DermaDNA, a system that measures an individual's DNA damage resulting from UV radiation and recommends a skin care regime accordingly, has been launched in Canada.
The skincare system results from a collaboration between Genesis Genomics, a manufacturer of genetic tests for cancer and other diseases, and Dermaglow, a Canadian based skin care company.
DermaDNA consists of a DNA test and a skincare product range that has been designed to prevent and promote the repair of DNA damage.
Susceptibility to sun damage
The genetic test is based on investigating individuals' Mc1R (the melanocyte stimulating hormone receptor) profiles.
Mc1R is known to play a key role in regulating skin and hair color and dermatologists have long looked at these characteristics when estimating an individual's susceptibility to sun damage and cancer.
However, according to recent research the Mc1R may affect an individual's risk of suffering from skin cancer in ways that are independent of skin tone and hair color, therefore prompting the testing of the gene itself rather than relying simply on its phenotypic effects.
Testing an individual's genotype in this way is significantly more accurate than the current method used to identify an individual's susceptibility to skin damage, Professor Mark Birch-Machin, dermatology scientist and one of the founders of Genesis Genomics told CosmeticsDesign.com.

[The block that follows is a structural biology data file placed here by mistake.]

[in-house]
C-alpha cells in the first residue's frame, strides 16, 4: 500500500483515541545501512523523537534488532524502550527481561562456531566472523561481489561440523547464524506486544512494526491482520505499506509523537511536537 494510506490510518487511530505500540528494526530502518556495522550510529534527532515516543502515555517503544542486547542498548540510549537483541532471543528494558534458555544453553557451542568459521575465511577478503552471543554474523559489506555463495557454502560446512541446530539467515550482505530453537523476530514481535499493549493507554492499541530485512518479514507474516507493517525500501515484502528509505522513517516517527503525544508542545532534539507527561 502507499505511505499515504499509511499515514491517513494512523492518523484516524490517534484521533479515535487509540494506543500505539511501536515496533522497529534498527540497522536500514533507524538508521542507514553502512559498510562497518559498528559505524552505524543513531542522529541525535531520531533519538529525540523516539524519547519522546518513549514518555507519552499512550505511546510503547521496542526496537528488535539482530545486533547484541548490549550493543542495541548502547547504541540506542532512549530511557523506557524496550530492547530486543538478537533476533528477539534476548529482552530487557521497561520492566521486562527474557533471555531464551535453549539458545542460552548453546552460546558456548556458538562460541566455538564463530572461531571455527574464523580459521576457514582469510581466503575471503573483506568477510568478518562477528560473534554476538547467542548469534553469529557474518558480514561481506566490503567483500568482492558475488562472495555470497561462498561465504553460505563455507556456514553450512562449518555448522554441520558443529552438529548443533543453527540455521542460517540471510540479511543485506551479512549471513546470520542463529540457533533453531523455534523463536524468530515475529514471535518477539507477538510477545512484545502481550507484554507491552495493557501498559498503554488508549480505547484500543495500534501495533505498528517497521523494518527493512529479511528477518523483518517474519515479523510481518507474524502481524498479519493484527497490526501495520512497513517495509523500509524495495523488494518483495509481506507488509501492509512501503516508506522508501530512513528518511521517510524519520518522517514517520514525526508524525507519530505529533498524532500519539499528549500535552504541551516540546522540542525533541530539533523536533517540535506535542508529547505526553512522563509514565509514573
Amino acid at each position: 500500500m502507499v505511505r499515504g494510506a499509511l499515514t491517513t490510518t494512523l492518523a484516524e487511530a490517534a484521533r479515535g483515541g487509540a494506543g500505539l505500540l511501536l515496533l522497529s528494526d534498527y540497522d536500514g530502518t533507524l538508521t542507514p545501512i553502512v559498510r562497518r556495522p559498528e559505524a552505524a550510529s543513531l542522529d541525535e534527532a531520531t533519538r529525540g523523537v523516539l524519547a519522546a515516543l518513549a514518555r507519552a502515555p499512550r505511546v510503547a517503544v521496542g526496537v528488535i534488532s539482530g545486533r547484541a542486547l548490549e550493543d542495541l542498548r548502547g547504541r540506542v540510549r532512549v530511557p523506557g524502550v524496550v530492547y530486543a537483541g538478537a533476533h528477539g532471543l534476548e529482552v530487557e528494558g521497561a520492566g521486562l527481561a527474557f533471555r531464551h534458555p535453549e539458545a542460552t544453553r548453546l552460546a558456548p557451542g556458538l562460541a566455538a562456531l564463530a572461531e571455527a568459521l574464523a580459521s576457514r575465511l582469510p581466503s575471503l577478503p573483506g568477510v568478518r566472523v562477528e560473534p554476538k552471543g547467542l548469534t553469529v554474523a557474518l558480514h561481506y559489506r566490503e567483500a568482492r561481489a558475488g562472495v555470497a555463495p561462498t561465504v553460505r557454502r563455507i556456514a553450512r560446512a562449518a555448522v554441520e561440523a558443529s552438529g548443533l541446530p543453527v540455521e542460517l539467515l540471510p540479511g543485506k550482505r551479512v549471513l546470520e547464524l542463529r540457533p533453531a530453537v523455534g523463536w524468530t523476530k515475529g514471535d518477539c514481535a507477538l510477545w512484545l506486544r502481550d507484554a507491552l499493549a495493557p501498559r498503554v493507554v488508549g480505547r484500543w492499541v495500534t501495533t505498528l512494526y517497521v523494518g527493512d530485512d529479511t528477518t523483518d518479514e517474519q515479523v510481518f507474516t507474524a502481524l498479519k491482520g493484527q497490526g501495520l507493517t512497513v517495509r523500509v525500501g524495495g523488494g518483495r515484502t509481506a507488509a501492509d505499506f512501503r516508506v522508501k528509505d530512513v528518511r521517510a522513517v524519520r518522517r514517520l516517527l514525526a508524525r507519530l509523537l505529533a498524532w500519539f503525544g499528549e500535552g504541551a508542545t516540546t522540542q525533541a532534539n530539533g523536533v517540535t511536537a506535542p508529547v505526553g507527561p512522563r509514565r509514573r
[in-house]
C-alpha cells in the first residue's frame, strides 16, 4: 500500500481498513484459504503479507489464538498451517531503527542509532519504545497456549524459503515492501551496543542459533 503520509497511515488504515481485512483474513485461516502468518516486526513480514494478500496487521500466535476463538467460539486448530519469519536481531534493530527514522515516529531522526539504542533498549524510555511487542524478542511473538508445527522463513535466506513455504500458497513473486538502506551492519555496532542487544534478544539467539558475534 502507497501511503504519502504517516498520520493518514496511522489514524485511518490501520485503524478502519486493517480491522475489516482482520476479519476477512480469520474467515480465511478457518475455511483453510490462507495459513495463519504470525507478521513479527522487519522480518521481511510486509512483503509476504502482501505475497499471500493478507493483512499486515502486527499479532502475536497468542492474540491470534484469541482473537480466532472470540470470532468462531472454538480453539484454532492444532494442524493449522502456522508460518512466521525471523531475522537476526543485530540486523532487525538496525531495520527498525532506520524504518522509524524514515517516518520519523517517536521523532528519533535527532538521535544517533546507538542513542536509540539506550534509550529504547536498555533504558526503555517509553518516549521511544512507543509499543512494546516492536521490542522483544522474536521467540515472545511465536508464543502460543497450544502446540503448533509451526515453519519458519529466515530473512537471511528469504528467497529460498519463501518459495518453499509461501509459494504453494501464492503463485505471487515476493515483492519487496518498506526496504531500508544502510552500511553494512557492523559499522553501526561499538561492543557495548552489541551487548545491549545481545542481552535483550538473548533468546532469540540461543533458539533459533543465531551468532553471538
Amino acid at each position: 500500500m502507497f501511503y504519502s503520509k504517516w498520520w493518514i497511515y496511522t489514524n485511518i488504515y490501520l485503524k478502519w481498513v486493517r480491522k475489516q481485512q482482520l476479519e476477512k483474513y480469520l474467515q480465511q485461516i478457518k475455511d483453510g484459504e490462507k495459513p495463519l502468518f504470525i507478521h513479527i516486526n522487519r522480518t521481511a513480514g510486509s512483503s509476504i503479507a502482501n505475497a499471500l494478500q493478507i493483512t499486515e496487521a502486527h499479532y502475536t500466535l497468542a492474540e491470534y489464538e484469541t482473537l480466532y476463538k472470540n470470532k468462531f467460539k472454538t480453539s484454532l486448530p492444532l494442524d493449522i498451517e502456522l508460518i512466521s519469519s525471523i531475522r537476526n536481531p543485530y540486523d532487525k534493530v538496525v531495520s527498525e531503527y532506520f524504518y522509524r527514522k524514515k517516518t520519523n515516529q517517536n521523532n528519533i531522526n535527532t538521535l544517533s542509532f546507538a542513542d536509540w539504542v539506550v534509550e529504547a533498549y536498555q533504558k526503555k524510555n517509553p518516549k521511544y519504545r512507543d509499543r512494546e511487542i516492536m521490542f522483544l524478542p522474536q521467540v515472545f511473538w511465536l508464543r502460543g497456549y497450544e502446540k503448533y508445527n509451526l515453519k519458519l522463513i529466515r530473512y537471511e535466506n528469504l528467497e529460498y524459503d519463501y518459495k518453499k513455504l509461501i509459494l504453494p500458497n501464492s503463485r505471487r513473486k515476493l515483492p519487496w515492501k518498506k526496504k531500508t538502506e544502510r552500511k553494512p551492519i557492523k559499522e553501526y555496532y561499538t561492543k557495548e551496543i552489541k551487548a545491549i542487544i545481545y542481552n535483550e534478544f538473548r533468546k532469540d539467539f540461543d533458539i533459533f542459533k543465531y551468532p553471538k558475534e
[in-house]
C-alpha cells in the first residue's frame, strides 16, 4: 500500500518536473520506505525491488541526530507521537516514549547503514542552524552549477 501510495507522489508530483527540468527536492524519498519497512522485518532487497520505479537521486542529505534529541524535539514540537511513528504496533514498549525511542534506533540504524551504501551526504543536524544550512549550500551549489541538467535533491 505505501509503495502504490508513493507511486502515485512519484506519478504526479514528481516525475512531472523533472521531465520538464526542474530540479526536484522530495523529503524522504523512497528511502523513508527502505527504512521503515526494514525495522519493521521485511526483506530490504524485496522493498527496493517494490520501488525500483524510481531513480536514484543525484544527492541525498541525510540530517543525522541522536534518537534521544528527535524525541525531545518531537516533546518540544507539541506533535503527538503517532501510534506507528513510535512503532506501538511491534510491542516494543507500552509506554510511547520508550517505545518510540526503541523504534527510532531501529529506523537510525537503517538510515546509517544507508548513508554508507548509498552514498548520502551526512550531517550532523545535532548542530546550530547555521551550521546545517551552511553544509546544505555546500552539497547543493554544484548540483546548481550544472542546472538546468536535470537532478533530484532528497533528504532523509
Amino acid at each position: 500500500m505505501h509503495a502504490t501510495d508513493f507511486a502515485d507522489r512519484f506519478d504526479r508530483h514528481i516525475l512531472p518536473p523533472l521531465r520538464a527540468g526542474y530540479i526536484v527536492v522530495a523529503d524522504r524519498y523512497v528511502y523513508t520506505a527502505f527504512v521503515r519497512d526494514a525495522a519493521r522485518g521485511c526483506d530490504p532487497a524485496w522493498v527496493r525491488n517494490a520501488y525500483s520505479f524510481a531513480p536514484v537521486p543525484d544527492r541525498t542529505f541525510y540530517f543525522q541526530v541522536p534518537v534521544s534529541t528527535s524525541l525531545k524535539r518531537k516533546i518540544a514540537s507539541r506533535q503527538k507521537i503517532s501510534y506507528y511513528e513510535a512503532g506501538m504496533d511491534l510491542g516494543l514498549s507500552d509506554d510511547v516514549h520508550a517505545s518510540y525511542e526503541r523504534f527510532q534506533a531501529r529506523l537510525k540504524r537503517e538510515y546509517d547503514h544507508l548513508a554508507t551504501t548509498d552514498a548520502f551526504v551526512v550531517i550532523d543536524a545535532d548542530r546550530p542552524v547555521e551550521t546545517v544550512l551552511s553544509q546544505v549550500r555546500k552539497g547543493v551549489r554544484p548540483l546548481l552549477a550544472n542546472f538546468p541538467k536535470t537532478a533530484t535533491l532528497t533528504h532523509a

The current method, the Fitzpatrick scale, relies on an assessment of a person's hair and skin color and places individuals along a 1-6 scale of susceptibility. The DermaDNA test will be particularly useful in picking up misclassified Fitzpatrick cases, said Birch-Machin.
In addition the company hopes that with greater numbers of consumers taking the test from increasingly diverse geographical regions the test will become more sophisticated.
Current DNA damage
As well as a cheek swab from which the laboratory profiles the individual's susceptibility to sun damage, consumers will also be asked to provide a sample of nose skin from which the current level of UV-induced DNA damage can be estimated.
"Mitochondrial DNA is used to test for UV-induced damage as it cannot repair damage and therefore provides a diary of sun exposure" explained Birch-Machin.
The laboratory results will be used to create a personalised skin care regime using Dermglow's products best suited to the individual's susceptibility to sun damage and their current levels of DNA damage.
Sun damage not skin cancer risk
Birch-Machin is quick to highlight that the company does not make claims regarding an individual's susceptibility to skin cancer.
"Each of the variants we look at come with an associated risk factor in terms of development of skin cancer but it is very difficult to link these risks together," he said.
One of the most common criticisms of this type of so-called 'at-home' DNA tests is that consumers may not have the psychological support necessary to interpret the results.
Commenting on another consumer protection issue Birch-Machin said that the DNA samples will be bar coded and treated anonymously in the laboratory, and destroyed after analysis, therefore eliminating any genetic identity protection issues.
Although DermaDNA is currently only available in Canada a US roll out is planned later in the year.